A Webinar on Thursday, December 3, 2020, designed to expand understanding of the key technological and geopolitical trends driving Africa’s digital revolution of most concern to African security sector professionals; explore the main ways in which rising internet penetration, technological innovation and the diffusion of cyber capabilities are influencing Africa’s national security landscape; discuss and consider how the COVID-19 pandemic influence how the digital revolution will impact Africa’s security landscape; and identify the cyber capabilities and intentions and of key national security actors, including states, criminal networks and terrorist groups.
106 Search Results for "Somalia" …
Militias can present an attractive alternative to state forces but they carry many risks. Somalia, which hosts many militias, reveals why states and their international partners should resist the urge to create and rely on militias. Some such groups prey on local communities, at times perpetrating serious human rights abuses and enabling mafia-like economic practices. Violent extremist organizations exploit clan and community conflicts and economic grievances. Supporting local conflict resolution within and across communities can begin to alleviate these problems.
Somali and international efforts have shifted to planning for the African Union Mission in Somalia (AMISOM) to transition directly Somali security forces without an interim UN mission. The implementation of the Transition Plan will require new institutions, processes, and commitment to good governance, changing the Somali state and providing lessons for security sector reform. AMISOM’s eventual exit will influence how the AU and the UN mandate and authorize future missions.
In this Africa Center roundtable, Somalia's National Security Advisor shares his vision for establishing a stable Somalia. Priority reforms include strengthening oversight of the security sector and improving security support to rural communities most vulnerable to Al Shabaab.
Somalia’s National Security Advisor Abdisaid Ali talks about political will, security reforms in Somalia’s Transition Plan, and the commitment to domestic and international coalition building to sustain the country’s progress.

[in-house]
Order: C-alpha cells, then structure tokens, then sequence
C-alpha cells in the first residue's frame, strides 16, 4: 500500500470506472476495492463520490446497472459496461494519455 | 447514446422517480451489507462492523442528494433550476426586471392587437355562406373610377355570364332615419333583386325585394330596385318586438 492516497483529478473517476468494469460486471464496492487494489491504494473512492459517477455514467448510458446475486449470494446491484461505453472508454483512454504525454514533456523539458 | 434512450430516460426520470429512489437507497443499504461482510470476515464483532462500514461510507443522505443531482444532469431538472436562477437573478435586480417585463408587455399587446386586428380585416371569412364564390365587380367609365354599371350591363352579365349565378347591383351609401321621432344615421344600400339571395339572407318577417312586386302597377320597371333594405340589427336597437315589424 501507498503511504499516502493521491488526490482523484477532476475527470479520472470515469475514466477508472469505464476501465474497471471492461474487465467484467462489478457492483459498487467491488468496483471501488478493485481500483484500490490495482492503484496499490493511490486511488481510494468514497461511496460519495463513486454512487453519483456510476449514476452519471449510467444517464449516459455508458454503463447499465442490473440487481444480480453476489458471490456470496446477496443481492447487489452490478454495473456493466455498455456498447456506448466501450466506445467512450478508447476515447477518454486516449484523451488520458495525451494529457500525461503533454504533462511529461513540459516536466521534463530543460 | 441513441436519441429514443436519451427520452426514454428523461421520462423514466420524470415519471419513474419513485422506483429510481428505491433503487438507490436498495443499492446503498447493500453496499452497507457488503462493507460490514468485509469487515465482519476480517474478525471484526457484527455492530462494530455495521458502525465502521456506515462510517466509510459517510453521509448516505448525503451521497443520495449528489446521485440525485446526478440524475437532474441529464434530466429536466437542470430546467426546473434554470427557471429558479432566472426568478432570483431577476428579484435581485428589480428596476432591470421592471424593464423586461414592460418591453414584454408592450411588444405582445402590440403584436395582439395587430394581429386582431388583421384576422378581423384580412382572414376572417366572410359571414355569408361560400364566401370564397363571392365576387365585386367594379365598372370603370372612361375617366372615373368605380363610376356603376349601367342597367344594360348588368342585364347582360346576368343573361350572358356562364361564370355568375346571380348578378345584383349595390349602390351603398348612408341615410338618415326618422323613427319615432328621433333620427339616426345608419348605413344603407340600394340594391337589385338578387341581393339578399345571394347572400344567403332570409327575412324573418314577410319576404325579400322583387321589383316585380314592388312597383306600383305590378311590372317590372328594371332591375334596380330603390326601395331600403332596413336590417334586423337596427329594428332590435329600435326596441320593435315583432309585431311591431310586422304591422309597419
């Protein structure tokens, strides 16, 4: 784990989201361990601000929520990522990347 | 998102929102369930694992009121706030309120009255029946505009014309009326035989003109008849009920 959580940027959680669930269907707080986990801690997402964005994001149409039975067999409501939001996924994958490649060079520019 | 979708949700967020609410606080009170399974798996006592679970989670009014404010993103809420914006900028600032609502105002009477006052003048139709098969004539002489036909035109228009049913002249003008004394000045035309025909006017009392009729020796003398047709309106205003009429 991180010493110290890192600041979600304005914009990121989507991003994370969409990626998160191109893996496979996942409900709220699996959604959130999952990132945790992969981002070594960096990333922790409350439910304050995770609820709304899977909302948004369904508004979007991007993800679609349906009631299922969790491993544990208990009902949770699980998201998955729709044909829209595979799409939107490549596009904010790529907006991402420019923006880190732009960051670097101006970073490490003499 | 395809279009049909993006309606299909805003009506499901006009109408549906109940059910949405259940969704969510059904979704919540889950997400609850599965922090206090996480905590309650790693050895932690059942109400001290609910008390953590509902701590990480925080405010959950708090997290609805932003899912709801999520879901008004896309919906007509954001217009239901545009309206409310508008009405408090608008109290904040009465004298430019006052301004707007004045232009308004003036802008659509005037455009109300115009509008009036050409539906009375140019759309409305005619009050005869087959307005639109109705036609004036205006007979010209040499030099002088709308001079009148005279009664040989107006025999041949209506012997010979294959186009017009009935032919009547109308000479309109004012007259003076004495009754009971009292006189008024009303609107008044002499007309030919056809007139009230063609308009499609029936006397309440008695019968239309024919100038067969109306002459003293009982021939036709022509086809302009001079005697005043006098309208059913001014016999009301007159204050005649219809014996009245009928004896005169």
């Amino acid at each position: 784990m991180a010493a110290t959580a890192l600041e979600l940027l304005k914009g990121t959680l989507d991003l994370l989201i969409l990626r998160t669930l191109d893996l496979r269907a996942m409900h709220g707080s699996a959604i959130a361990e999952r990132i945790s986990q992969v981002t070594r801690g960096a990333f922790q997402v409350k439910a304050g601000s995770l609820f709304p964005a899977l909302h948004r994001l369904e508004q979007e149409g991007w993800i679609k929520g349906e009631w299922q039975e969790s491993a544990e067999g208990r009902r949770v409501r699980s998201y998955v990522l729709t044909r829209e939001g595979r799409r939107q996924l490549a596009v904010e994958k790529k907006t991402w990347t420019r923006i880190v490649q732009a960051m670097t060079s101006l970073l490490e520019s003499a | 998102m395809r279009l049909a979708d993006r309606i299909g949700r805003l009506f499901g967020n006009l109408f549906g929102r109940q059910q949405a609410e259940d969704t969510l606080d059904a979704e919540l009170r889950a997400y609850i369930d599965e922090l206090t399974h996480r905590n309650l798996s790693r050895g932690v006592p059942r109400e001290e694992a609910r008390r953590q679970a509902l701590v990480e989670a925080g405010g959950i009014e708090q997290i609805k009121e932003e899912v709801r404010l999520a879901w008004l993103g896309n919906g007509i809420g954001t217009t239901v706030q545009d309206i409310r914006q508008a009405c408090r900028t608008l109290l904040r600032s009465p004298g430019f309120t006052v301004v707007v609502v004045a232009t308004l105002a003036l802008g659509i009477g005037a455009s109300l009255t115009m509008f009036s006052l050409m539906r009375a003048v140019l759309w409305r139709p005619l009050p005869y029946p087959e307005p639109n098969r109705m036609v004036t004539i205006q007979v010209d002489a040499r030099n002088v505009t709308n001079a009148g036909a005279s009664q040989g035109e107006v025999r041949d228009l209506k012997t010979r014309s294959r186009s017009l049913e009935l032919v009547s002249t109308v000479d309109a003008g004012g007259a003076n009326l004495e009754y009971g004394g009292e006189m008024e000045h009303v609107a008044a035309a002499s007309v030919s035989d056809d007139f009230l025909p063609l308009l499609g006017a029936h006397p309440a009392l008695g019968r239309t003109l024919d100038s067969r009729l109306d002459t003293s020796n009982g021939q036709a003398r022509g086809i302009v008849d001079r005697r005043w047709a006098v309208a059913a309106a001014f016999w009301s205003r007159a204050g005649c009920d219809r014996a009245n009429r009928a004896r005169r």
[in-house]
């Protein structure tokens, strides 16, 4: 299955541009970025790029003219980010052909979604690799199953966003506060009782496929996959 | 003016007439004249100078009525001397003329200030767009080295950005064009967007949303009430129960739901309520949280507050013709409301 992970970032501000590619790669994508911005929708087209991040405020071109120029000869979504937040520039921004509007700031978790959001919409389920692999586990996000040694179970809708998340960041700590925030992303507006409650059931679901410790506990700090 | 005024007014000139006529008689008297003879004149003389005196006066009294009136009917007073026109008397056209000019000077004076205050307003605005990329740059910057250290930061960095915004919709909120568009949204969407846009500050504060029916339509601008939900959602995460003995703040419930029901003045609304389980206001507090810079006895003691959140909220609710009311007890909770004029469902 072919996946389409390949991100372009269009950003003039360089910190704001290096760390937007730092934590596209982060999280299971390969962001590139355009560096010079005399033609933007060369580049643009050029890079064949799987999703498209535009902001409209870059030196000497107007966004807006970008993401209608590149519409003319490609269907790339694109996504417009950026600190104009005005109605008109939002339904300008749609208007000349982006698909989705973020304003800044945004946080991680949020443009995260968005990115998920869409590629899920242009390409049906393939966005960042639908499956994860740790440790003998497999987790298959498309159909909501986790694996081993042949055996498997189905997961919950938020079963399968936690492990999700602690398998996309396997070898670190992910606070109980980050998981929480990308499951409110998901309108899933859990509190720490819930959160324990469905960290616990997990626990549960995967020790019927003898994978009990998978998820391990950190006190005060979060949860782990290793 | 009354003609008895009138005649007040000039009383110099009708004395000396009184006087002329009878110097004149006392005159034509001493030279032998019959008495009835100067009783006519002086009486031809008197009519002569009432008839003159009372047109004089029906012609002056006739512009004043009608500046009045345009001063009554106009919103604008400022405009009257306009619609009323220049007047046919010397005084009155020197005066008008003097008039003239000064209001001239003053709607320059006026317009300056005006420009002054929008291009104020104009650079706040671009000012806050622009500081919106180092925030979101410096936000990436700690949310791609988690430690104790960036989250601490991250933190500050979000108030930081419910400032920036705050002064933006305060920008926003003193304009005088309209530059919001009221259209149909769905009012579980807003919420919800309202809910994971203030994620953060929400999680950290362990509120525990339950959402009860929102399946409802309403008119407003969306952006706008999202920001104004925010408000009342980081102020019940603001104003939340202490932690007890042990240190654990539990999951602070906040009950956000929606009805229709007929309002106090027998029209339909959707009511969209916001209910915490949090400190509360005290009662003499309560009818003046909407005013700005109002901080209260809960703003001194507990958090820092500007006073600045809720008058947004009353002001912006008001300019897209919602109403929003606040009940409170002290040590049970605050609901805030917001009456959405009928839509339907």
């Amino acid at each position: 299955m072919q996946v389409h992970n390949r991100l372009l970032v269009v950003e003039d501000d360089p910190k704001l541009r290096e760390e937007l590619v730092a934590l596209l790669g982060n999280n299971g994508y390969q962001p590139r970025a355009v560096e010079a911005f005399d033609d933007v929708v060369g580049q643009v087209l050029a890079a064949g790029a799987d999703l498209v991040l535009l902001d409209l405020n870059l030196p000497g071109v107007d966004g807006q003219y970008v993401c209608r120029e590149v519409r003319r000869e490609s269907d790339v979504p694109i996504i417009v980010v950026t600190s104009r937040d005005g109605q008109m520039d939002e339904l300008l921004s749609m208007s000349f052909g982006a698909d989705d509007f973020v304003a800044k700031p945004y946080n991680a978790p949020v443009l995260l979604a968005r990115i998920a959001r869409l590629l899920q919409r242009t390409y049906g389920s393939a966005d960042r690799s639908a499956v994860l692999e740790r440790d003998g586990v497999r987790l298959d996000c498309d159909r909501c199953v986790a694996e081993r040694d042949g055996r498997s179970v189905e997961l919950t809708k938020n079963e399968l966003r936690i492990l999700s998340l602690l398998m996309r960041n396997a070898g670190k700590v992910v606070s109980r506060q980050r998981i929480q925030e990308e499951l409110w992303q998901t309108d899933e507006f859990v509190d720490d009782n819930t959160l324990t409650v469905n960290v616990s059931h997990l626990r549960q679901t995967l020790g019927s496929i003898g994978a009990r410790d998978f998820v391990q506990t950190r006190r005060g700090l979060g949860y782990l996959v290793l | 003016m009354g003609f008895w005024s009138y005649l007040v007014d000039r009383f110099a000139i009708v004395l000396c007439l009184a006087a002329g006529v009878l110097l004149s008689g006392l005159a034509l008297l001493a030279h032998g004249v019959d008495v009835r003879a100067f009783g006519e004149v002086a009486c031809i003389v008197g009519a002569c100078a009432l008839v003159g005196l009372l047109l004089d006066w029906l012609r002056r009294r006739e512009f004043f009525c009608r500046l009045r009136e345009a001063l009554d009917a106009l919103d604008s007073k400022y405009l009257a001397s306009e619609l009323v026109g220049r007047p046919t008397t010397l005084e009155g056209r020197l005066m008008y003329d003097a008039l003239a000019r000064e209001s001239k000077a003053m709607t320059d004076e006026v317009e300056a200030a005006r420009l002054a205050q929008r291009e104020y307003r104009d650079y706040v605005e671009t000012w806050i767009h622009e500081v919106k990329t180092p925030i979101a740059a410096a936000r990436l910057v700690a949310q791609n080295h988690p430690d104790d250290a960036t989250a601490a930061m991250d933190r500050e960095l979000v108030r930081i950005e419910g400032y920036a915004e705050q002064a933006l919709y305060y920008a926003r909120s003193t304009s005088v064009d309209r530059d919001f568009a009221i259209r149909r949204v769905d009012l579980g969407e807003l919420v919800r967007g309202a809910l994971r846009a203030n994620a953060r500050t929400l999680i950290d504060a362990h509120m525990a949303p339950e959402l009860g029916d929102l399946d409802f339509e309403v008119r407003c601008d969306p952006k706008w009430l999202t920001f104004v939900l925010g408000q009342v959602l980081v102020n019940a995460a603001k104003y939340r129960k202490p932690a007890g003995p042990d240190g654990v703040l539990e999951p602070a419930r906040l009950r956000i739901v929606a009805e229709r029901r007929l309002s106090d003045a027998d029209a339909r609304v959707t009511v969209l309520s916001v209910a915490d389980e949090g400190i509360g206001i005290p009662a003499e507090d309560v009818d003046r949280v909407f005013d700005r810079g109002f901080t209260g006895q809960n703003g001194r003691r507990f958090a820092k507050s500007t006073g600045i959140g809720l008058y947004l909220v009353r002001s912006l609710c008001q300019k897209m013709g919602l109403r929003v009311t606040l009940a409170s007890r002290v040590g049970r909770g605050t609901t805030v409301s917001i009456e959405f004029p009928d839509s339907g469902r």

In an interview with the Africa Center, Simon Mulongo, deputy to the AU Commission in Mogadishu, says that AMISOM’s gains could never have been realized if it had continued to rely on the traditional peacekeeping template.
Non-state security providers (NSSPs) in Somalia, often entrenched in clan identity politics and the pursuit of profit, are ubiquitous. Their prevalence undermines efforts by the Somali government to provide legitimate governance and security. Yet they are often the only reliable source of protection and so are used by neighborhoods, businesses, international organizations, and even politicians.... Continue Reading
China's reported plans to add another naval base in Africa raise questions about China's increasingly militarized strategy and may stoke fears of compromised sovereignty amid a new "scramble" for Africa.
Violent extremism remains one of Africa’s most pressing security threats. The following publications provide a series of resources for countering violent extremism initiatives in Africa.
Loss of munitions and other lethal materiel from African armed forces and peace operations is a key factor sustaining militant groups driving instability on the continent.
Professional military education institutions aim to foster capable and apolitical militaries to uphold the constitution and serve democratically elected civilian leaders. To do so, however, they must be grounded in a culture that reinforces these values.
Extremist group violence against civilians is driven by context-specific factors—outgroup grievances, intimidation to control territory, and a response to heavy-handed security responses—that require enhanced community-level mitigation and military professionalism.